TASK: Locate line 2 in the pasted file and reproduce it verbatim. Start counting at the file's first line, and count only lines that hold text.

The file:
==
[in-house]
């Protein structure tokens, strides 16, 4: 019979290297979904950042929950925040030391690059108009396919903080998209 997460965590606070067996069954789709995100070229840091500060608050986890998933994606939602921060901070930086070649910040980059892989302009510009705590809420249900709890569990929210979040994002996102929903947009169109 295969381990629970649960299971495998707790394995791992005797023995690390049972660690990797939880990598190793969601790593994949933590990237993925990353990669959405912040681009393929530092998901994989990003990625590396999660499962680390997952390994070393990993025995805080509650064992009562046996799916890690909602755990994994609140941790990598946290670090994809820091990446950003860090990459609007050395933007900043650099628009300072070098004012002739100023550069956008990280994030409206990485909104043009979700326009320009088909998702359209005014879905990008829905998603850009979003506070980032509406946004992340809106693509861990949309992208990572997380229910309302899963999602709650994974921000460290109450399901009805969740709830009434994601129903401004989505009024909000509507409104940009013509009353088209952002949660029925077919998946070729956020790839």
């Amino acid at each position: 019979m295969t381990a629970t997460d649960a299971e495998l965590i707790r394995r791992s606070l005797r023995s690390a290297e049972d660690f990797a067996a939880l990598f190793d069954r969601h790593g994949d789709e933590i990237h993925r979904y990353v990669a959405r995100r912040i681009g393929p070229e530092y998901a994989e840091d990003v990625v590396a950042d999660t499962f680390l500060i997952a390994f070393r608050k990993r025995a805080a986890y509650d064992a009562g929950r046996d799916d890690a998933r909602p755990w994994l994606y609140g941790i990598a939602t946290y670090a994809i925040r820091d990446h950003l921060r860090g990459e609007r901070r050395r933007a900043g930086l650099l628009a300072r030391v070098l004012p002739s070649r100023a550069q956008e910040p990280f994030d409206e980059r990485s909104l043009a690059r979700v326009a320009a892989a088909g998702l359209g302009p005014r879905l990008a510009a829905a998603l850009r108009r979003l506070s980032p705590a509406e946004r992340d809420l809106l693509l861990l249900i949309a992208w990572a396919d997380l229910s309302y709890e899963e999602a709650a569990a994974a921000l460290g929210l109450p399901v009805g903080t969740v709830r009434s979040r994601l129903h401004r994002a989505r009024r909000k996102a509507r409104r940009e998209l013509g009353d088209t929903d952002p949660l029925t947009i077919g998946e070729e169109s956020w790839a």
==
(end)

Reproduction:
């Protein structure tokens, strides 16, 4: 019979290297979904950042929950925040030391690059108009396919903080998209 997460965590606070067996069954789709995100070229840091500060608050986890998933994606939602921060901070930086070649910040980059892989302009510009705590809420249900709890569990929210979040994002996102929903947009169109 295969381990629970649960299971495998707790394995791992005797023995690390049972660690990797939880990598190793969601790593994949933590990237993925990353990669959405912040681009393929530092998901994989990003990625590396999660499962680390997952390994070393990993025995805080509650064992009562046996799916890690909602755990994994609140941790990598946290670090994809820091990446950003860090990459609007050395933007900043650099628009300072070098004012002739100023550069956008990280994030409206990485909104043009979700326009320009088909998702359209005014879905990008829905998603850009979003506070980032509406946004992340809106693509861990949309992208990572997380229910309302899963999602709650994974921000460290109450399901009805969740709830009434994601129903401004989505009024909000509507409104940009013509009353088209952002949660029925077919998946070729956020790839």